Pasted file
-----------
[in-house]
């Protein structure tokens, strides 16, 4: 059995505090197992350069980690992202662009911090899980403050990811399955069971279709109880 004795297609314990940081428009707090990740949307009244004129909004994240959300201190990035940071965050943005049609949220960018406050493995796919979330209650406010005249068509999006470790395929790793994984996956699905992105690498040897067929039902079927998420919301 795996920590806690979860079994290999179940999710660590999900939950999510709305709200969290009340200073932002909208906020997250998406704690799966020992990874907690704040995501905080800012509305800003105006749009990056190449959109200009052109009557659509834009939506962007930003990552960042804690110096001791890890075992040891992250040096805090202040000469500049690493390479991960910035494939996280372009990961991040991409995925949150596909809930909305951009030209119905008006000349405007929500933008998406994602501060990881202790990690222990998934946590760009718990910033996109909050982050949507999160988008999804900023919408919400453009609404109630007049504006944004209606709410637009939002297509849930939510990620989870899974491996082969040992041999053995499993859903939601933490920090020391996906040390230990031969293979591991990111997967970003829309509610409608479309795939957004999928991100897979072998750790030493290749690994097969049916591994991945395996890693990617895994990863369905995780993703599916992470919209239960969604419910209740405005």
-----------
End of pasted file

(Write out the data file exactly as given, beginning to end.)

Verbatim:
[in-house]
């Protein structure tokens, strides 16, 4: 059995505090197992350069980690992202662009911090899980403050990811399955069971279709109880 004795297609314990940081428009707090990740949307009244004129909004994240959300201190990035940071965050943005049609949220960018406050493995796919979330209650406010005249068509999006470790395929790793994984996956699905992105690498040897067929039902079927998420919301 795996920590806690979860079994290999179940999710660590999900939950999510709305709200969290009340200073932002909208906020997250998406704690799966020992990874907690704040995501905080800012509305800003105006749009990056190449959109200009052109009557659509834009939506962007930003990552960042804690110096001791890890075992040891992250040096805090202040000469500049690493390479991960910035494939996280372009990961991040991409995925949150596909809930909305951009030209119905008006000349405007929500933008998406994602501060990881202790990690222990998934946590760009718990910033996109909050982050949507999160988008999804900023919408919400453009609404109630007049504006944004209606709410637009939002297509849930939510990620989870899974491996082969040992041999053995499993859903939601933490920090020391996906040390230990031969293979591991990111997967970003829309509610409608479309795939957004999928991100897979072998750790030493290749690994097969049916591994991945395996890693990617895994990863369905995780993703599916992470919209239960969604419910209740405005």